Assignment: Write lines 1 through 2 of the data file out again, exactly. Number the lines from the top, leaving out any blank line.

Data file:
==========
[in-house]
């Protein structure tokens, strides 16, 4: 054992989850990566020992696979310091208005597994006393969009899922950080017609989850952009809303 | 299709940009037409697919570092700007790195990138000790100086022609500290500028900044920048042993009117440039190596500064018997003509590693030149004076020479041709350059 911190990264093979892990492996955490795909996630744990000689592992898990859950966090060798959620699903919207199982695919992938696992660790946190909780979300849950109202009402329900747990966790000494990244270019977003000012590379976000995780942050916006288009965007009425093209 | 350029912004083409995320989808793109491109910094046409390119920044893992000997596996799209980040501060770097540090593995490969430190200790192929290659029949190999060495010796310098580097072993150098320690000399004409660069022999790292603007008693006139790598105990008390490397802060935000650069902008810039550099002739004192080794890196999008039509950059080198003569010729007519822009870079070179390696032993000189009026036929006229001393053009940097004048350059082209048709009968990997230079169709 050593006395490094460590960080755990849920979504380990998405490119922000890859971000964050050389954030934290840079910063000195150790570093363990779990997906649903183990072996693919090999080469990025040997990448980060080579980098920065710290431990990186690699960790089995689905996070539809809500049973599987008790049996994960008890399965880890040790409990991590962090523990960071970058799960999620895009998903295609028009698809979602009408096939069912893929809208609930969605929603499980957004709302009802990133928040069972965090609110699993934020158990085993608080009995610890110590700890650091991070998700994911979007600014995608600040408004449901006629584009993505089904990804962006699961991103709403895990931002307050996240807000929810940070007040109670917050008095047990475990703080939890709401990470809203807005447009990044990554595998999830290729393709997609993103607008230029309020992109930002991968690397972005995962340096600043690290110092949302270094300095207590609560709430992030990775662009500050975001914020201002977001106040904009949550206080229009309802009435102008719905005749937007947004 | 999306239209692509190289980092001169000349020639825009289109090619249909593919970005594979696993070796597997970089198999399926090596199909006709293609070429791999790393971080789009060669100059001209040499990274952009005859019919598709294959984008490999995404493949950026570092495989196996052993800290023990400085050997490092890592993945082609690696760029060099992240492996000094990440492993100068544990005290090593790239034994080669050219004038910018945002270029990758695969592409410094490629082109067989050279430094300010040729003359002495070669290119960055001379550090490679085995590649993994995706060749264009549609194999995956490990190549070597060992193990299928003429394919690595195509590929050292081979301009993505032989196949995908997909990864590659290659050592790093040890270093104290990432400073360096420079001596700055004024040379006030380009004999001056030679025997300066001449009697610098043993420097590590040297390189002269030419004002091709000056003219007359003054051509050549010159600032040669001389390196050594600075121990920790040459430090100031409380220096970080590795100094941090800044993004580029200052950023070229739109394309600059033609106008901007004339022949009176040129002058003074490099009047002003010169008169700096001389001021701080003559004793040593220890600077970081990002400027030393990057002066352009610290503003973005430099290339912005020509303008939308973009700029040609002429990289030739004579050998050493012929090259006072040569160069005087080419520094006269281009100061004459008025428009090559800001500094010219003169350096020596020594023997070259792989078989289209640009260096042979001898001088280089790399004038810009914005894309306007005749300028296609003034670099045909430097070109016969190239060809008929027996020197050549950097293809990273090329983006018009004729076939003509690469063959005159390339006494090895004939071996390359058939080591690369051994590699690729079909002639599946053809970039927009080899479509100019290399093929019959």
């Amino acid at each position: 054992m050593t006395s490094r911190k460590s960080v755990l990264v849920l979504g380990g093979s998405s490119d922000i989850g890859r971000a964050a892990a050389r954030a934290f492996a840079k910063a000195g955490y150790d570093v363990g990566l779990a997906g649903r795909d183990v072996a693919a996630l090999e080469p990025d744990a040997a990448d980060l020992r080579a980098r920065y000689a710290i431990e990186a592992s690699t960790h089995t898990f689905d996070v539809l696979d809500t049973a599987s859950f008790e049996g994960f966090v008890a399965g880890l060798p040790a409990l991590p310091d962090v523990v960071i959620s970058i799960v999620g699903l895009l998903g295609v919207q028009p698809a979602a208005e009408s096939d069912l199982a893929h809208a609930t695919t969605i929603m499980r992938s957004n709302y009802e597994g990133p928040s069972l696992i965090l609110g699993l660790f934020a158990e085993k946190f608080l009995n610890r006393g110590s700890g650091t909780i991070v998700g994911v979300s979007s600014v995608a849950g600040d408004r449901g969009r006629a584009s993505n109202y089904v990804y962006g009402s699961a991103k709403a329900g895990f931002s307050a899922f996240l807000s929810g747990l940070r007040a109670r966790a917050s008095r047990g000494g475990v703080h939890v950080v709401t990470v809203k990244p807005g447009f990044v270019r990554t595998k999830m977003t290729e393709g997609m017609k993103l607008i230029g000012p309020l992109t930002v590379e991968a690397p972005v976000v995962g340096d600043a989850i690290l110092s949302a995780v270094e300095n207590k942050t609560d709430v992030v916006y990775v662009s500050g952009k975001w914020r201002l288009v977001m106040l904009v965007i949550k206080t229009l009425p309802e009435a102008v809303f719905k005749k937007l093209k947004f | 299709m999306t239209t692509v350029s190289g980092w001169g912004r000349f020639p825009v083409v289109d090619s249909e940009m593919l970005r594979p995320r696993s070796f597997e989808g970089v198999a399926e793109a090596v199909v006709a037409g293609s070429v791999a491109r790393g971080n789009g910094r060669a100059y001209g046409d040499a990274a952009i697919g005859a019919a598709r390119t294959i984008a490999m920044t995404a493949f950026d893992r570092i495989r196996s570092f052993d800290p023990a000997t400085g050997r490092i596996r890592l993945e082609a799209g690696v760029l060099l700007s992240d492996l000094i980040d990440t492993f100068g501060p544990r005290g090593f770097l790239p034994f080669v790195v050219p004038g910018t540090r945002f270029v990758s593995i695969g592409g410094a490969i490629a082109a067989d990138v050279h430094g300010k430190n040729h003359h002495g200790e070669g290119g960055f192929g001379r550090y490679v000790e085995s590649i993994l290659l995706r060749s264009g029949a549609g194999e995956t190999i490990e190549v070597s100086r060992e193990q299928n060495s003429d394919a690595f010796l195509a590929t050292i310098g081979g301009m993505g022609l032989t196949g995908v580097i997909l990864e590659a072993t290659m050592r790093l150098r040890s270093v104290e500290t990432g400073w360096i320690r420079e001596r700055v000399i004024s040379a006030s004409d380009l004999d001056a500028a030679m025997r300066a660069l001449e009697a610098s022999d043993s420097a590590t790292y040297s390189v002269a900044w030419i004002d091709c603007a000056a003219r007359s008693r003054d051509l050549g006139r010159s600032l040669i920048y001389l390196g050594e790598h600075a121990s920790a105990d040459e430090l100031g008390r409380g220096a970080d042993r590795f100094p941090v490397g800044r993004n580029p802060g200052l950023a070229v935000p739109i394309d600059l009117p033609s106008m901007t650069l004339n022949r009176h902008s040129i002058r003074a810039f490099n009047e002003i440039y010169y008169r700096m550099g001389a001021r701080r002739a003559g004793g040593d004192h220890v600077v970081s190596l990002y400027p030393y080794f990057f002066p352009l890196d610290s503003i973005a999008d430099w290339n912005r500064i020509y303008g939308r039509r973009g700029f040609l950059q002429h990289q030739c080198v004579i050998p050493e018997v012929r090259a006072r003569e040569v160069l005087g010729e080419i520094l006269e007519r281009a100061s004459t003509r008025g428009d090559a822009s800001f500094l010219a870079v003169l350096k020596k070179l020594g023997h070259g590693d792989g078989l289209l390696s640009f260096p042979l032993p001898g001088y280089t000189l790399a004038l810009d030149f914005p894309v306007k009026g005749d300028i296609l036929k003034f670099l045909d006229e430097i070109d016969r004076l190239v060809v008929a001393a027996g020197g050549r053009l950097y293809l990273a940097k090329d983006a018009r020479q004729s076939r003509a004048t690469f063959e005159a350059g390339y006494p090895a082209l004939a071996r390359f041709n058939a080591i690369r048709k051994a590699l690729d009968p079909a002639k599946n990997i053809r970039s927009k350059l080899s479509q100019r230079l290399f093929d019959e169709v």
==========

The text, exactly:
[in-house]
């Protein structure tokens, strides 16, 4: 054992989850990566020992696979310091208005597994006393969009899922950080017609989850952009809303 | 299709940009037409697919570092700007790195990138000790100086022609500290500028900044920048042993009117440039190596500064018997003509590693030149004076020479041709350059 911190990264093979892990492996955490795909996630744990000689592992898990859950966090060798959620699903919207199982695919992938696992660790946190909780979300849950109202009402329900747990966790000494990244270019977003000012590379976000995780942050916006288009965007009425093209 | 350029912004083409995320989808793109491109910094046409390119920044893992000997596996799209980040501060770097540090593995490969430190200790192929290659029949190999060495010796310098580097072993150098320690000399004409660069022999790292603007008693006139790598105990008390490397802060935000650069902008810039550099002739004192080794890196999008039509950059080198003569010729007519822009870079070179390696032993000189009026036929006229001393053009940097004048350059082209048709009968990997230079169709 050593006395490094460590960080755990849920979504380990998405490119922000890859971000964050050389954030934290840079910063000195150790570093363990779990997906649903183990072996693919090999080469990025040997990448980060080579980098920065710290431990990186690699960790089995689905996070539809809500049973599987008790049996994960008890399965880890040790409990991590962090523990960071970058799960999620895009998903295609028009698809979602009408096939069912893929809208609930969605929603499980957004709302009802990133928040069972965090609110699993934020158990085993608080009995610890110590700890650091991070998700994911979007600014995608600040408004449901006629584009993505089904990804962006699961991103709403895990931002307050996240807000929810940070007040109670917050008095047990475990703080939890709401990470809203807005447009990044990554595998999830290729393709997609993103607008230029309020992109930002991968690397972005995962340096600043690290110092949302270094300095207590609560709430992030990775662009500050975001914020201002977001106040904009949550206080229009309802009435102008719905005749937007947004 | 999306239209692509190289980092001169000349020639825009289109090619249909593919970005594979696993070796597997970089198999399926090596199909006709293609070429791999790393971080789009060669100059001209040499990274952009005859019919598709294959984008490999995404493949950026570092495989196996052993800290023990400085050997490092890592993945082609690696760029060099992240492996000094990440492993100068544990005290090593790239034994080669050219004038910018945002270029990758695969592409410094490629082109067989050279430094300010040729003359002495070669290119960055001379550090490679085995590649993994995706060749264009549609194999995956490990190549070597060992193990299928003429394919690595195509590929050292081979301009993505032989196949995908997909990864590659290659050592790093040890270093104290990432400073360096420079001596700055004024040379006030380009004999001056030679025997300066001449009697610098043993420097590590040297390189002269030419004002091709000056003219007359003054051509050549010159600032040669001389390196050594600075121990920790040459430090100031409380220096970080590795100094941090800044993004580029200052950023070229739109394309600059033609106008901007004339022949009176040129002058003074490099009047002003010169008169700096001389001021701080003559004793040593220890600077970081990002400027030393990057002066352009610290503003973005430099290339912005020509303008939308973009700029040609002429990289030739004579050998050493012929090259006072040569160069005087080419520094006269281009100061004459008025428009090559800001500094010219003169350096020596020594023997070259792989078989289209640009260096042979001898001088280089790399004038810009914005894309306007005749300028296609003034670099045909430097070109016969190239060809008929027996020197050549950097293809990273090329983006018009004729076939003509690469063959005159390339006494090895004939071996390359058939080591690369051994590699690729079909002639599946053809970039927009080899479509100019290399093929019959």